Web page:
Healthcare access also changed in remarkable ways, both positive and negative, over the course of their lifetimes. House calls from family doctors who knew and treated entire communities gave way to newer models of care that, while noted for their efficiency and quality, were seen as impersonal and disconnected. We heard sobering stories of healthcare in the years before desegregation and the ongoing effects of Robert Moses’ infrastructure projects, like the Cross Bronx Expressway. These stories demonstrate the necessity of continued civic and community engagement, even after broad, landmark victories. Legislative progress—such as that initiated by the Americans with Disabilities Act in 1990—must be continuously refined to ensure that the promises of better lives remain intact in an increasingly complex world.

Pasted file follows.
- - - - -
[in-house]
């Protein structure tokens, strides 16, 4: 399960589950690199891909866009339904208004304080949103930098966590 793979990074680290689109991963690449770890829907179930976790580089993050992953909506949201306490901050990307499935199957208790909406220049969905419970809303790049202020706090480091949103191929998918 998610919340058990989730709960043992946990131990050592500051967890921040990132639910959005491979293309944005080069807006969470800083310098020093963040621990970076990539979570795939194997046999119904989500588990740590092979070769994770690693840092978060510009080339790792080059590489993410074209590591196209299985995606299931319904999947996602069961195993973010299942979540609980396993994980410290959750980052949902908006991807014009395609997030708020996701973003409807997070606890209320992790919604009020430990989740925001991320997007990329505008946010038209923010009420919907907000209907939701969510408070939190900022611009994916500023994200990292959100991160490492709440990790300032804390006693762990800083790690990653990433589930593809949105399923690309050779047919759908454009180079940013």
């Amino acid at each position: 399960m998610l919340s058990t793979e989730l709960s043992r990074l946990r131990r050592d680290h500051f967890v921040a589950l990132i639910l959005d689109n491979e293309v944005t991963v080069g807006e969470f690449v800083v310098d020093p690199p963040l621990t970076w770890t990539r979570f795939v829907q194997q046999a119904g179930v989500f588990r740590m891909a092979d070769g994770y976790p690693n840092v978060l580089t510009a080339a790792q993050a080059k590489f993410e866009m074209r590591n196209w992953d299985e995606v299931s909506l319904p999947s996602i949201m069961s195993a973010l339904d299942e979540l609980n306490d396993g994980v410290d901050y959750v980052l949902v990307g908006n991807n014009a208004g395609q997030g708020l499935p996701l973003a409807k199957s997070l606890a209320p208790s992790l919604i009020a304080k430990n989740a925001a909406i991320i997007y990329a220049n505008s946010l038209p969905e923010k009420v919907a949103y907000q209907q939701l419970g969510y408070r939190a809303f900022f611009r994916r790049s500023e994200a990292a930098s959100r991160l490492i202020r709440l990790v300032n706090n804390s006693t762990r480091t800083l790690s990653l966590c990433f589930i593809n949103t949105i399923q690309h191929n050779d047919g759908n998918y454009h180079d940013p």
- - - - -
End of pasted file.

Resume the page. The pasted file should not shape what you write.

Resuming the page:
This project has been a thrilling process in itself, and we look forward to sharing these New Yorkers’ stories, and hearing the commentary by our guest historians, Drs. Kavita Sivaramakrishnan and David Troyansky, at the upcoming November 15th Then & Now event.
By Paul Theerman, Arlene Shaner, Bert Hansen, and Melissa Grafe
On Tuesday, October 18, three esteemed librarians and historians will gather—virtually—to discuss the history and prospect of medical libraries. The event features the Library’s own Historical Collections Librarian, Arlene Shaner, speaking on the development of our collections; historian of medicine Dr. Bert Hansen, on how libraries helped shape the development of medicine through history; and Dr. Melissa Grafe, head of the Medical Historical Library at Yale School of Medicine, on the future of historical collections such as the Academy Library’s. If you are interested in attending, please register here. To learn about what these speakers will present, keep reading!
Arlene Shaner, “‘A Rich Storehouse’: The NYAM Library’s Extraordinary Collections”